On the day of Jesus’ resurrection, He walked with two of His disciples from Jerusalem to Emmaus and explained to them, from Moses and the Prophets, how He was the ultimate fulfillment of everything Scripture talks about. So this week, we are looking at the biblical theme of Promise, and seeing how it follows from Moses to the Messiah to you and me.

One thing we can clearly see is that the Bible is nothing more than a story of a single promise. When we understand this story we will be in a position to heal from the wounds of broken promises, and help others recover from their broken promise pains and injuries, too.

So, what’s the biblical story of God’s promise? It begins in the most unlikely of places: In Genesis 3, immediately after Adam and Eve choose to sin by going against God’s declared expectations, God gives what we usually call a curse – expelled from the Garden of Eden and relegated to labor and work; but in the middle of that curse God blesses them with a promise.

Genesis 3:14-15 …. —-

14 So the Lord God said to the serpent, “Because you have done this, [lied about God’s character & convinced Adam and Eve to sin]

“Cursed are you above all livestock       and all wild animals!   You will crawl on your belly       and you will eat dust
all the days of your life.   15 And I will put enmity   between you and the woman,    and between your offspringand hers;
he will crushyour head,     and you will strike his heel.”

The first 11 chapters of Genesis offer wide sweeping stories of history with very few details – stories of betrayal and love, stories of heart-ache and forgiveness, and stories of decisive rebellion against God and of God making and keeping His promise – He holds Cain responsible for murder and protects him from ambush; God holds humanity accountable for evil and He rescues humanity through Noah and his family and makes a promise with the “bow in the sky”; God scatters people all over the earth and He promises to bring us all together again through the bloodline of Abraham.

Let’s jump down to that story in Genesis 12. God chooses Abram, an elderly, childless man, to be a great nation, and He calls them to be a blessing, an expression of God’s love, to the whole world. Listen to Genesis 12:2-3 …. —-

“I will make you into a great nation,      and I will bless you;   I will make your name great,       and you will be a blessing.
I will bless those who bless you, and whoever curses you I will curse; and all peoples on earth will be blessed through you.”

  • The promise of God’s love is duly kept in this story. God completely fulfills this promise. He keeps His promise with Isaac, then with Jacob, then with Jacob’s descendents who are called the Israelites.
  • And God gives that nation a covenant and calls them to be a blessing, an expression of God’s love to the whole world. The class that I’m taking on Monday nights uses the phrase, “We are blessed to be a blessing.” Think how wrong it would be to receive the greatest blessing ever, and to not share it with others, with everyone!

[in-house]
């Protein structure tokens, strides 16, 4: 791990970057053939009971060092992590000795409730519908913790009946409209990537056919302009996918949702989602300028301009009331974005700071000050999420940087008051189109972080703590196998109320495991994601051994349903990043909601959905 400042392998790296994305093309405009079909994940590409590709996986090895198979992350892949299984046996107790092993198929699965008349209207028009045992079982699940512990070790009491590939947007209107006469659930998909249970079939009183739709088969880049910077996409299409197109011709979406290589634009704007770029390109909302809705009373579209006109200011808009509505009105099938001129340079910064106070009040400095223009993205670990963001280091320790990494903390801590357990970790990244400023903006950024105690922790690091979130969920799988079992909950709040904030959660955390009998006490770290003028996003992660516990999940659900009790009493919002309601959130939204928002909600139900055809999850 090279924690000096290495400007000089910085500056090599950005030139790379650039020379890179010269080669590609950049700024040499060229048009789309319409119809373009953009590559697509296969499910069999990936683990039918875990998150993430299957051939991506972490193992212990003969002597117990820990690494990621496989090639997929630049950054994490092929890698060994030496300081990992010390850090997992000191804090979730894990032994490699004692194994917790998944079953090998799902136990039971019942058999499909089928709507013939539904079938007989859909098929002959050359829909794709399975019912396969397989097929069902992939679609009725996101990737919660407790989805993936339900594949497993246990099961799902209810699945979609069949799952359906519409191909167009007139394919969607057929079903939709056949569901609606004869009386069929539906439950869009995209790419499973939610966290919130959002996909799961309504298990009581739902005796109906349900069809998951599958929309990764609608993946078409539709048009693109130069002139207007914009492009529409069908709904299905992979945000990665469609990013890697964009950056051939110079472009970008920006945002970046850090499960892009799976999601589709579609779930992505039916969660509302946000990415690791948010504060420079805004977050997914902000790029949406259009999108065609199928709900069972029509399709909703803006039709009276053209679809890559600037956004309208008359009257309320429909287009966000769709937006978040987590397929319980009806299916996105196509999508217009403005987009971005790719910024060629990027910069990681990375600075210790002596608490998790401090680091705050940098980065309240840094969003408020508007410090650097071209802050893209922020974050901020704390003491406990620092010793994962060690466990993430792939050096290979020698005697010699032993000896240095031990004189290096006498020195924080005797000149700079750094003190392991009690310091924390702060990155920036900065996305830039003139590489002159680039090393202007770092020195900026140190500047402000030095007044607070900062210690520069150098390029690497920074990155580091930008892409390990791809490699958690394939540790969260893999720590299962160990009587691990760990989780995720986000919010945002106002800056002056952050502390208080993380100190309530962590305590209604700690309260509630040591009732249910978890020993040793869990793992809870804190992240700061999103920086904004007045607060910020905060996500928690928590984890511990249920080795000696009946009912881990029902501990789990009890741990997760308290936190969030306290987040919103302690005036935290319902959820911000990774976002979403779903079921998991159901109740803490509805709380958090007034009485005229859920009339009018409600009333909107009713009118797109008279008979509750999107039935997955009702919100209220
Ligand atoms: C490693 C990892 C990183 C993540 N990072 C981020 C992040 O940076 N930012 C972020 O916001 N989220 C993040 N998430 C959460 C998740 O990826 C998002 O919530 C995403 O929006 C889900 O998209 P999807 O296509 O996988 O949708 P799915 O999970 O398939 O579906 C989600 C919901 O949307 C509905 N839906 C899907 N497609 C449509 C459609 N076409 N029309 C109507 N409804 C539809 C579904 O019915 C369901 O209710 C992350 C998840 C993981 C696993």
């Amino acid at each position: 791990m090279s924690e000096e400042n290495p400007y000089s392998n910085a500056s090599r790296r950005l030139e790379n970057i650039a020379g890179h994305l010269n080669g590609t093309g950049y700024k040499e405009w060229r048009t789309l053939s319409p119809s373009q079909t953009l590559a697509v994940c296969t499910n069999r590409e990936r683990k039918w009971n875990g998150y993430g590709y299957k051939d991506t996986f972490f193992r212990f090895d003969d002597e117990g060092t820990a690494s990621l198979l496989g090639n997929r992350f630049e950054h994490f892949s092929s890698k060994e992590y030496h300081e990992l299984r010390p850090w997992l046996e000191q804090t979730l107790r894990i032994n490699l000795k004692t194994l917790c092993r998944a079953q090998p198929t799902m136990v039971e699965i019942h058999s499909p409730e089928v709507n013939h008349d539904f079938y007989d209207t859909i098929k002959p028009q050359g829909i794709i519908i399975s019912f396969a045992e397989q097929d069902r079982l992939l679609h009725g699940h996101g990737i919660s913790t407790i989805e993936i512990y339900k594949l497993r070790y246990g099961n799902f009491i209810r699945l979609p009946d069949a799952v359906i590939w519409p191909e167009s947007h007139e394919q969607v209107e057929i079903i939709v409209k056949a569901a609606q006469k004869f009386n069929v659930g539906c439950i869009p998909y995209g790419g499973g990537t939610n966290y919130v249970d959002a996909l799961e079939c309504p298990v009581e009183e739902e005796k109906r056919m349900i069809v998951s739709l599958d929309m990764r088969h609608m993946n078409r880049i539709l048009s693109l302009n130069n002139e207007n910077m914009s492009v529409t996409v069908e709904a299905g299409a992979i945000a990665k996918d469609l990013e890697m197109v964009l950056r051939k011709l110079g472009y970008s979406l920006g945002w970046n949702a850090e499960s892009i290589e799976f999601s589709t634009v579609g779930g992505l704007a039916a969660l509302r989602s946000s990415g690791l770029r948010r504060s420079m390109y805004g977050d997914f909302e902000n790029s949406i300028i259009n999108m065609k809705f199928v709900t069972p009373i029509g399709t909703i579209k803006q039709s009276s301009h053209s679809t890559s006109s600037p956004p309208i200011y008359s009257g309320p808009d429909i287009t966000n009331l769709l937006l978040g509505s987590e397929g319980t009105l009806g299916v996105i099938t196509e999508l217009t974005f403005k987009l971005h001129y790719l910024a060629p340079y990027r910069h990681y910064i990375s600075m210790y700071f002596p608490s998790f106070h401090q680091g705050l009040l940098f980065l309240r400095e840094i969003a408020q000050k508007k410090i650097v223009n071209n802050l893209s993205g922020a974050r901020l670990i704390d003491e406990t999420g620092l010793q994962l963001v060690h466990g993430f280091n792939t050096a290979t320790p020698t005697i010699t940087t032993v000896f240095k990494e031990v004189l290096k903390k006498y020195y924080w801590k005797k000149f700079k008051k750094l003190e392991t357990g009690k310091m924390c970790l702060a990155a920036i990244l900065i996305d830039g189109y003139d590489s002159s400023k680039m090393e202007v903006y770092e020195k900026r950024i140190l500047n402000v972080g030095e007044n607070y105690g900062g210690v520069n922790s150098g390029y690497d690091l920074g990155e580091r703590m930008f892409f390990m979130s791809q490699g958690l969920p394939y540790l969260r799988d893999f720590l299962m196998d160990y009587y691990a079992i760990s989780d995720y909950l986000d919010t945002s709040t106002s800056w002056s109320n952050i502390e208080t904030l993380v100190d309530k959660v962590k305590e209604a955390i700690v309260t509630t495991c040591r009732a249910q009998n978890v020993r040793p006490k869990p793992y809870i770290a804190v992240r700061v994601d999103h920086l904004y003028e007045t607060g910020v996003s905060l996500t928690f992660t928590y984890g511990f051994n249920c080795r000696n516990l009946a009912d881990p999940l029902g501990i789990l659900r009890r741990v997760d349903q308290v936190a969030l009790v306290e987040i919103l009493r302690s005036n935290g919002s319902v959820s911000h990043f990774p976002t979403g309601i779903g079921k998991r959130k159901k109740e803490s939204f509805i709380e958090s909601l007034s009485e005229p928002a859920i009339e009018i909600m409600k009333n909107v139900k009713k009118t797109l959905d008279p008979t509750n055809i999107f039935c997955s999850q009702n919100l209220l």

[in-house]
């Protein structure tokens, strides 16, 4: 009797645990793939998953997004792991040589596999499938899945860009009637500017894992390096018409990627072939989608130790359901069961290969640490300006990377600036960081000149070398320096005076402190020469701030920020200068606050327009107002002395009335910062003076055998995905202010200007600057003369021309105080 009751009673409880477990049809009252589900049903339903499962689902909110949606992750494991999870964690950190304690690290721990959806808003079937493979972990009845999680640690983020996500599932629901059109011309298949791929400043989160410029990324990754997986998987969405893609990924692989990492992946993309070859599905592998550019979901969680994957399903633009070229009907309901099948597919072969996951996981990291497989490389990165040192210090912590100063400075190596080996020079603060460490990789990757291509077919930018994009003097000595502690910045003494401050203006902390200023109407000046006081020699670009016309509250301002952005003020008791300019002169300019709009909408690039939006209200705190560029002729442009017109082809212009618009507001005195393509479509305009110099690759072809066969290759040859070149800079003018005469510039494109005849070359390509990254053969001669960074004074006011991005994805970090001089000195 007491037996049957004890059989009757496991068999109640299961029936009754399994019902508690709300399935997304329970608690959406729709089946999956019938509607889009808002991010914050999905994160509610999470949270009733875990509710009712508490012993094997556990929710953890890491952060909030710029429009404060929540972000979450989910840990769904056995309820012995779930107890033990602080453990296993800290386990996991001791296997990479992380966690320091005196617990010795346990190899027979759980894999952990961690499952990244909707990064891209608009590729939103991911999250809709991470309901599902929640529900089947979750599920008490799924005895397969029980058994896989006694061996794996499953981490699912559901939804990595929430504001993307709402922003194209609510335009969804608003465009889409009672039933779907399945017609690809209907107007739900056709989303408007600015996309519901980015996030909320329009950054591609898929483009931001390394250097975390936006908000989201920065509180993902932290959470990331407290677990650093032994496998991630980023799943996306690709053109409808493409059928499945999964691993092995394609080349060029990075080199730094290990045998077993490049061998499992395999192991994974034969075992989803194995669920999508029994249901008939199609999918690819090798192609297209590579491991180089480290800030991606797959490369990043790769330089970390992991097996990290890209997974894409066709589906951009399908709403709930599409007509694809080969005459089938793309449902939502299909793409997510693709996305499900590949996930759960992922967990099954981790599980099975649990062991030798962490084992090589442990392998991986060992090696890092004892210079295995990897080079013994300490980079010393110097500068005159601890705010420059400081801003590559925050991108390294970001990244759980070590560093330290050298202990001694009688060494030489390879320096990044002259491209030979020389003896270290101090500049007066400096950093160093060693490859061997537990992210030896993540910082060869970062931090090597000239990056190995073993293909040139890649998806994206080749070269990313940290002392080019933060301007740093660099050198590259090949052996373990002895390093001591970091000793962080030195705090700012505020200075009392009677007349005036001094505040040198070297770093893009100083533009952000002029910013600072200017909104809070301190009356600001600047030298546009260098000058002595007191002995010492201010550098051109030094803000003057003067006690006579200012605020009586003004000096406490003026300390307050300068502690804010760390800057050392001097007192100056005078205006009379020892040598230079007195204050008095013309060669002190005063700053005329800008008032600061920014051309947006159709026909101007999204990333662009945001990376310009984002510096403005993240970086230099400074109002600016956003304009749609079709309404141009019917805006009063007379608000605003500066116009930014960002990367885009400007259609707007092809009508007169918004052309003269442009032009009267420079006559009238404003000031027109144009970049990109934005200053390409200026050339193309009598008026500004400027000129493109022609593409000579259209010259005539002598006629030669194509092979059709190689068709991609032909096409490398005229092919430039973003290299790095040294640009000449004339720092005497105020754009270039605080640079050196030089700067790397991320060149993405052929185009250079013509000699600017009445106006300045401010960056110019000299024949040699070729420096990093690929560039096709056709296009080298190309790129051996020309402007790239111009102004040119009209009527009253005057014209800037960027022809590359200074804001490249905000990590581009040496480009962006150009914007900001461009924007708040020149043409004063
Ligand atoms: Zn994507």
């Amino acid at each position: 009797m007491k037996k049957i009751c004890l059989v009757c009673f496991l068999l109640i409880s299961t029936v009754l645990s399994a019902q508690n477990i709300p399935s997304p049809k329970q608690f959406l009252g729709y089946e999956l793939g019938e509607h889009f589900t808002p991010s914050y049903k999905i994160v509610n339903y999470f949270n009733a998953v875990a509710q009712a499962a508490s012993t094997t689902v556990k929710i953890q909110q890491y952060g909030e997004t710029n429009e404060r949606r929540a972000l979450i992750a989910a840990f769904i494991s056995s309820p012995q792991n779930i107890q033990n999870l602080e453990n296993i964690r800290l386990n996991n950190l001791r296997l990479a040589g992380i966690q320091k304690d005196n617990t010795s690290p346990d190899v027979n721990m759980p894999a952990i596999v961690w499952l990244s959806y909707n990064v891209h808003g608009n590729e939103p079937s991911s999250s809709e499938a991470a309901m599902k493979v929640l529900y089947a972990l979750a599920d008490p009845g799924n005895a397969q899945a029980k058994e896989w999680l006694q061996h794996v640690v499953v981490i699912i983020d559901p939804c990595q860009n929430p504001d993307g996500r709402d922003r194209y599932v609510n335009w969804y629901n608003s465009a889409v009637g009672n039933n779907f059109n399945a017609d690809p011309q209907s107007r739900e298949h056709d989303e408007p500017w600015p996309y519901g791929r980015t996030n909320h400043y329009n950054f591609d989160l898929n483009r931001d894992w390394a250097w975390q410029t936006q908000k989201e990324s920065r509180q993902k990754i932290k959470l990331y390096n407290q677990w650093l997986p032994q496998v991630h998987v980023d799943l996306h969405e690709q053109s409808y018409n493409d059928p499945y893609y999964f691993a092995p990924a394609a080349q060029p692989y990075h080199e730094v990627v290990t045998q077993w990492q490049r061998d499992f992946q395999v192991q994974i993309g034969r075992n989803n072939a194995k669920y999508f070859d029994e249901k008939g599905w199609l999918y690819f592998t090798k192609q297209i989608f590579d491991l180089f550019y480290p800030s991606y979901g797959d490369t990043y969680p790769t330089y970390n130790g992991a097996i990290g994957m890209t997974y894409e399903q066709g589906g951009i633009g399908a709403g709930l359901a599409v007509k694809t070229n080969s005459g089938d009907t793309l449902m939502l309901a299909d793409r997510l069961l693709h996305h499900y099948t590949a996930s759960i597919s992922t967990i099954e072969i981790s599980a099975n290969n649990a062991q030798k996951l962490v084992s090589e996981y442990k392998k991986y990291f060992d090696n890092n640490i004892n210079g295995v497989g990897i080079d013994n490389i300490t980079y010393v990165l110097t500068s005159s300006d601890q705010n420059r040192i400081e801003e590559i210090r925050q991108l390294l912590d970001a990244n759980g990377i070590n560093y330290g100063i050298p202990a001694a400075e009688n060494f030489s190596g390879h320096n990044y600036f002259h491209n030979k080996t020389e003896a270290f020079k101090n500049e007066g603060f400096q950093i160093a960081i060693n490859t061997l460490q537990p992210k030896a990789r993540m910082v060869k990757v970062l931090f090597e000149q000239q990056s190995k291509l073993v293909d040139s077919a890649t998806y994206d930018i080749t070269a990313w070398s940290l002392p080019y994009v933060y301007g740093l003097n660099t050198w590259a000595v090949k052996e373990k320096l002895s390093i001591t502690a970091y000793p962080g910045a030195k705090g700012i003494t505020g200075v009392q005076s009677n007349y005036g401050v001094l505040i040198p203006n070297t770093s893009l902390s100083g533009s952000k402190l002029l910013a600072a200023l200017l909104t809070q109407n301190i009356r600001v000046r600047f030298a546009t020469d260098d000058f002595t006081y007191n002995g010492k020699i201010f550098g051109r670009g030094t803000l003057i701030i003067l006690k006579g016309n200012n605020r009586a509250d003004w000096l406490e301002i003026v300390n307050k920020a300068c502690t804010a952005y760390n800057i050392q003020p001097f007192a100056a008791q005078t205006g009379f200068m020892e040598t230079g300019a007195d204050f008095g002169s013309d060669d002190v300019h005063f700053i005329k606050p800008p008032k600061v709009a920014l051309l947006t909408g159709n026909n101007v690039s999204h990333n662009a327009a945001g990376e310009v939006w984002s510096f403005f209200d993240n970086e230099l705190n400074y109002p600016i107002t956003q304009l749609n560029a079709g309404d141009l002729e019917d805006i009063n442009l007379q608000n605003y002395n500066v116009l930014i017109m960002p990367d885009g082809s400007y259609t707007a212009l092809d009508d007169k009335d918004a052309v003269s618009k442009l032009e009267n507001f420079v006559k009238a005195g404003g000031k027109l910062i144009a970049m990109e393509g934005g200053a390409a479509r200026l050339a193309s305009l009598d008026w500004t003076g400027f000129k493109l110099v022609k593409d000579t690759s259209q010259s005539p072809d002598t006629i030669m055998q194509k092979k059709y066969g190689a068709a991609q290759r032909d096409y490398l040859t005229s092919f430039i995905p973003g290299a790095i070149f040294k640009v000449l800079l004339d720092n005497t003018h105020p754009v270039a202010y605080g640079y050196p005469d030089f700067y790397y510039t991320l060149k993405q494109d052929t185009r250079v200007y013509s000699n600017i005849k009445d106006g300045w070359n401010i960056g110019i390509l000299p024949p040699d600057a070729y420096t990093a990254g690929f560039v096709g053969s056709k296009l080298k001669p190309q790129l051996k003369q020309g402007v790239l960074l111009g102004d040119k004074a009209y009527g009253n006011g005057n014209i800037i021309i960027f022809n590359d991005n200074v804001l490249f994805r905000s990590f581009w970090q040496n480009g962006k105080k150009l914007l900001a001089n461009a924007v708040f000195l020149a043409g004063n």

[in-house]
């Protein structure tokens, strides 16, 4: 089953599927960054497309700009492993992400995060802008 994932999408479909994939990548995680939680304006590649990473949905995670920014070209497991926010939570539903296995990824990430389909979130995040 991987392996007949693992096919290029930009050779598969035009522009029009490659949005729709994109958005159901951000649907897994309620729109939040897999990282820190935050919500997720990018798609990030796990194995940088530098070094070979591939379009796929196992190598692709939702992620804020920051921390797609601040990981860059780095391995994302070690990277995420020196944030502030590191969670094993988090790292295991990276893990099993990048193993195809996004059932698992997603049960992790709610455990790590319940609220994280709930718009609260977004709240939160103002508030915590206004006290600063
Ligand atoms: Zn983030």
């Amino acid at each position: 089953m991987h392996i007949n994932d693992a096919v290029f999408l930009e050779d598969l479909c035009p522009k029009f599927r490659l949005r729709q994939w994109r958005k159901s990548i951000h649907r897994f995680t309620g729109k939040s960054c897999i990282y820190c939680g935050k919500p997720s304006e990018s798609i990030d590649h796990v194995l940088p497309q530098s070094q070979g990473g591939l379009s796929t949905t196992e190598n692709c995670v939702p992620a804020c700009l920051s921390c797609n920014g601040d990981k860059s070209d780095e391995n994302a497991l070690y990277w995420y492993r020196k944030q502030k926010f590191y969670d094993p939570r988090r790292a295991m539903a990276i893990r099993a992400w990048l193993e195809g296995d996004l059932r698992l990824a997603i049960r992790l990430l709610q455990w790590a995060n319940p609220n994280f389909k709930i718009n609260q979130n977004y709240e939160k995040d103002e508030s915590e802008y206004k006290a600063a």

• Like Adam, the nation of Israel rebels against God by turning to other gods, idols that their own hands have made; and God responds by judging Israel, but throughout the judgment God continues to keep His promise with His people.
  • Joseph gets sold into slavery to the Egyptians – and God keeps His promise.
  • Moses hears God’s voice – and God keeps His promise.
  • The people aren’t allowed to enter the Promised Land because of their rebellion – but God brings them Joshua and keeps His promise.
  • During the time of the Judges, when “there was no king in Israel” and “everyone did what was right in their own eyes” – God kept His promise.
  • The people demanded a king – they crowned Saul – but God gave them David and kept His promise.
  • With prophet after prophet, God kept reminding the people of His promise.

Now, let’s jump the 2,000 years from Moses through the prophets to the Messiah. Scholars tell us that Moses lived about 2,000 years BC, and tradition says that Moses was the author of the first five books of the Bible, so for the sake of simplicity, let’s jump the 2,000 years from Moses to Jesus, where we find yet another “story-telling of God’s Promise” in Luke 2:16-20 …. —-

16 So they hurried off and found Mary and Joseph, and the baby, who was lying in the manger. 17 When they had seen him, they spread the word concerning what had been told them about this child, 18 and all who heard it were amazed at what the shepherds said to them. 19 But Mary treasured up all these things and pondered them in her heart. 20 The shepherds returned, glorifying and praising God for all the things they had heard and seen, which were just as they had been told.

Somebody has counted the Old Testament prophecies concerning the future coming Messiah – the usual number that these “counting-specialists” come up with is something like 365 – and do you know how many of those Old TestamentMessianic” prophecies were fulfilled in this “baby, who was lying in the manger”? Can you say, “All of them!